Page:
On Bloomberg, Dana Hull writes about how autonomous self-driving cars (AVs) will be the saviours of seniors in the suburbs (where 79 percent of them live).
“For the first time in history, older people are going to be the lifestyle leaders of a new technology,” said Joseph Coughlin, director of the Massachusetts Institute of Technology’s AgeLab in Cambridge. “Younger people may have had smartphones in their hands first, but it’s the 50-plus consumers who will be first with smart cars.”
Coughlin is confident that they will be happy to use them, given the alternative of being trapped in their houses. Jane Gould of Aging in Suburbia says the same thing:
Polls show that even today, there is a surprising level of interest in the self-driving car among older people. Autonomous cars will find a ready market with Baby Boomers as they grow older or frail. In contrast to other types of innovation, it is the disenfranchised- in this case, those who cannot or should not drive, who could be innovation pioneers.
However according to a recent J.D. Power survey, they don't really want to think about this and don't really like the idea.
When it comes to making the leap to fully automated cars, trust in the technology is directly linked to the age of the consumer. More than half of Gen Y (56%) and Gen Z (55%) vehicle owners say they trust self-driving technology, compared with 41% of Gen X, 23% of Baby Boomers and 18% of Pre-Boomers. Further, only 27% of Gen X, 18% of Gen Y and 11% of Gen Z consumers say they “definitely would not” trust the technology, while 39% of Baby Boomers and 40% of Pre-Boomers say the same.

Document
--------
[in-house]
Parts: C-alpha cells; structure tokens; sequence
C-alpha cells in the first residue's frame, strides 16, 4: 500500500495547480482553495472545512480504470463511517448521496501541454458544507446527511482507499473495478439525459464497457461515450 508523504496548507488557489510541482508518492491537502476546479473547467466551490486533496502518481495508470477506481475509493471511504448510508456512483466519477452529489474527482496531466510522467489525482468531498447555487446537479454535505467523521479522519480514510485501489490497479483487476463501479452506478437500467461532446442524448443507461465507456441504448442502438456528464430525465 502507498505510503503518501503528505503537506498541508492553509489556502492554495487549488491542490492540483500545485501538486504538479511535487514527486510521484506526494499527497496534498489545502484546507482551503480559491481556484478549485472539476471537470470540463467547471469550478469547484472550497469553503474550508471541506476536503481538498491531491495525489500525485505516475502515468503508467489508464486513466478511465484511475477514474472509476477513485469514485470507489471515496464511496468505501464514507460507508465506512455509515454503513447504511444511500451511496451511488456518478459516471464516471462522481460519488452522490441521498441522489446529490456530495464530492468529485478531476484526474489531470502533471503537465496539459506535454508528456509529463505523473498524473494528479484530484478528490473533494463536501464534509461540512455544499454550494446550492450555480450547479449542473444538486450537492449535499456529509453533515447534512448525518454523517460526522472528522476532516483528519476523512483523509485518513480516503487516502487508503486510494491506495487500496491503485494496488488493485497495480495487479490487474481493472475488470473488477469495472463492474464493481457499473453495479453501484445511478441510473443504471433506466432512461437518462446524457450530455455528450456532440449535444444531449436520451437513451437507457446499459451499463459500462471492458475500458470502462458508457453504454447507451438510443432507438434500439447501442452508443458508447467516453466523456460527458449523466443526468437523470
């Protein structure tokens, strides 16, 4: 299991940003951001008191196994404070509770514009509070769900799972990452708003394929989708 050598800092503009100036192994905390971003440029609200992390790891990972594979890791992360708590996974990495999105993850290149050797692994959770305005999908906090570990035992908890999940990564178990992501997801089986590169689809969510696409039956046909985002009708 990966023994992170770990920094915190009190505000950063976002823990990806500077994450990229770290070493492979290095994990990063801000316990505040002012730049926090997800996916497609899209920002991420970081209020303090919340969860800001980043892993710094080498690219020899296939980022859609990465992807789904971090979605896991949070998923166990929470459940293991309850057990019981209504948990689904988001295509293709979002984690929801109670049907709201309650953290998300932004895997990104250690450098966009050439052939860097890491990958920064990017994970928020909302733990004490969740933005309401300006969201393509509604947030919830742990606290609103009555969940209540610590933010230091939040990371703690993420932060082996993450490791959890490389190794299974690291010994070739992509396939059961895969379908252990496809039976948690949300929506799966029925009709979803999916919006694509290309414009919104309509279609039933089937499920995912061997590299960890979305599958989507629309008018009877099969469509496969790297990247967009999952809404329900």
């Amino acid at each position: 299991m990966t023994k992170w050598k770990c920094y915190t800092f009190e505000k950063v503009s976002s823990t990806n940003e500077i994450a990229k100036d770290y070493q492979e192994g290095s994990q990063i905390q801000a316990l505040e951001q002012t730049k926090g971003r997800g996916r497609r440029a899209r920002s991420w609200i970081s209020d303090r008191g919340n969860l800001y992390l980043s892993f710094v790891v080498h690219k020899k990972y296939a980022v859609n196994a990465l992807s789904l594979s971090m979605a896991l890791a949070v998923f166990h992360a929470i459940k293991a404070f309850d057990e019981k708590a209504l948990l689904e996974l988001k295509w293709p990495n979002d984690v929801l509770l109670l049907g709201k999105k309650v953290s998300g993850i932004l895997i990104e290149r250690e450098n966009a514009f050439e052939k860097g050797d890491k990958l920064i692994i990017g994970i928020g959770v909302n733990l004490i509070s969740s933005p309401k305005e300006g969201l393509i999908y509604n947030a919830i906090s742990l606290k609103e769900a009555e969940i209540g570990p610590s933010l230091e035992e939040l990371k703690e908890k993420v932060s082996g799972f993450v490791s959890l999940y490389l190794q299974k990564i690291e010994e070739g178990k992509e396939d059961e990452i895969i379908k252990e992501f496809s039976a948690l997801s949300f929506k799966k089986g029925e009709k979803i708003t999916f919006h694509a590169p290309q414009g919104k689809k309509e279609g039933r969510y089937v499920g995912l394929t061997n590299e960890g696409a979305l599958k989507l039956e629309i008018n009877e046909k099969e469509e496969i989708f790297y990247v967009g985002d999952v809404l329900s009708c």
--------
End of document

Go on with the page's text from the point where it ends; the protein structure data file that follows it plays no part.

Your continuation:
This will probably change as the boomers age and start hanging up their keys. In fact, Jim Motavalli pointed out on MNN that Seniors, not hipsters, will get self-driving cars first.
And as CNET's Andrew Krok noted in his otherwise silly article with the brilliant title Old man yells at iCloud: J.D. Power study finds aging buyers don't trust autonomy, "To be fair, being thrust head-first into new technology and being asked to immediately accept it is not easy for anyone."